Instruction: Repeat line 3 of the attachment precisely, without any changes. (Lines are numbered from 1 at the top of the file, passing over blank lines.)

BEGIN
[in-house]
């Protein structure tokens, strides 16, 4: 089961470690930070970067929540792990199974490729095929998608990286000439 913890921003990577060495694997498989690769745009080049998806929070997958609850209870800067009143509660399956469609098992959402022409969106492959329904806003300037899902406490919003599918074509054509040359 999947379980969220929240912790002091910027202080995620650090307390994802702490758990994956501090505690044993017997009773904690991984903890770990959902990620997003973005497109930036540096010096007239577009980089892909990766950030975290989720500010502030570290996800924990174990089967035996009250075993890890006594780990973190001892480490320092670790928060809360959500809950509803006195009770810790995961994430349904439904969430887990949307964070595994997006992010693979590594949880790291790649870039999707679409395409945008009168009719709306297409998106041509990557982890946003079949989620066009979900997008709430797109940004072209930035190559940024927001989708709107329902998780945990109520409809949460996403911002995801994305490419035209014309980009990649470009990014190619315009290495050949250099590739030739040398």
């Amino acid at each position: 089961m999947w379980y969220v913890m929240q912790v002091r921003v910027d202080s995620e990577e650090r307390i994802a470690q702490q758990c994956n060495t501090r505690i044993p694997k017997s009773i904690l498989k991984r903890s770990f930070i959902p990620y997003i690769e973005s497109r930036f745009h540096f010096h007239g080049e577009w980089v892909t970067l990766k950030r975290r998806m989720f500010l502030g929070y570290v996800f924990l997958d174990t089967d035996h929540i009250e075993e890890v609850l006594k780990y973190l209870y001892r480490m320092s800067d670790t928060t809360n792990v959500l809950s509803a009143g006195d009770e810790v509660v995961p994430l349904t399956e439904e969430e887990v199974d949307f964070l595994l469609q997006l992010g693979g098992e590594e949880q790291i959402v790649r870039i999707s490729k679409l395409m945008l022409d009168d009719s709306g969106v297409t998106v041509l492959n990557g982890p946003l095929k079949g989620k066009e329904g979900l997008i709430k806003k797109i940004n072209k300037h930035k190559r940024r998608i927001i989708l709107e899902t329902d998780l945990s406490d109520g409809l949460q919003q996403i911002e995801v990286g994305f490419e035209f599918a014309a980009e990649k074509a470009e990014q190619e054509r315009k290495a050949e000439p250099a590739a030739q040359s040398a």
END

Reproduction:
């Amino acid at each position: 089961m999947w379980y969220v913890m929240q912790v002091r921003v910027d202080s995620e990577e650090r307390i994802a470690q702490q758990c994956n060495t501090r505690i044993p694997k017997s009773i904690l498989k991984r903890s770990f930070i959902p990620y997003i690769e973005s497109r930036f745009h540096f010096h007239g080049e577009w980089v892909t970067l990766k950030r975290r998806m989720f500010l502030g929070y570290v996800f924990l997958d174990t089967d035996h929540i009250e075993e890890v609850l006594k780990y973190l209870y001892r480490m320092s800067d670790t928060t809360n792990v959500l809950s509803a009143g006195d009770e810790v509660v995961p994430l349904t399956e439904e969430e887990v199974d949307f964070l595994l469609q997006l992010g693979g098992e590594e949880q790291i959402v790649r870039i999707s490729k679409l395409m945008l022409d009168d009719s709306g969106v297409t998106v041509l492959n990557g982890p946003l095929k079949g989620k066009e329904g979900l997008i709430k806003k797109i940004n072209k300037h930035k190559r940024r998608i927001i989708l709107e899902t329902d998780l945990s406490d109520g409809l949460q919003q996403i911002e995801v990286g994305f490419e035209f599918a014309a980009e990649k074509a470009e990014q190619e054509r315009k290495a050949e000439p250099a590739a030739q040359s040398a």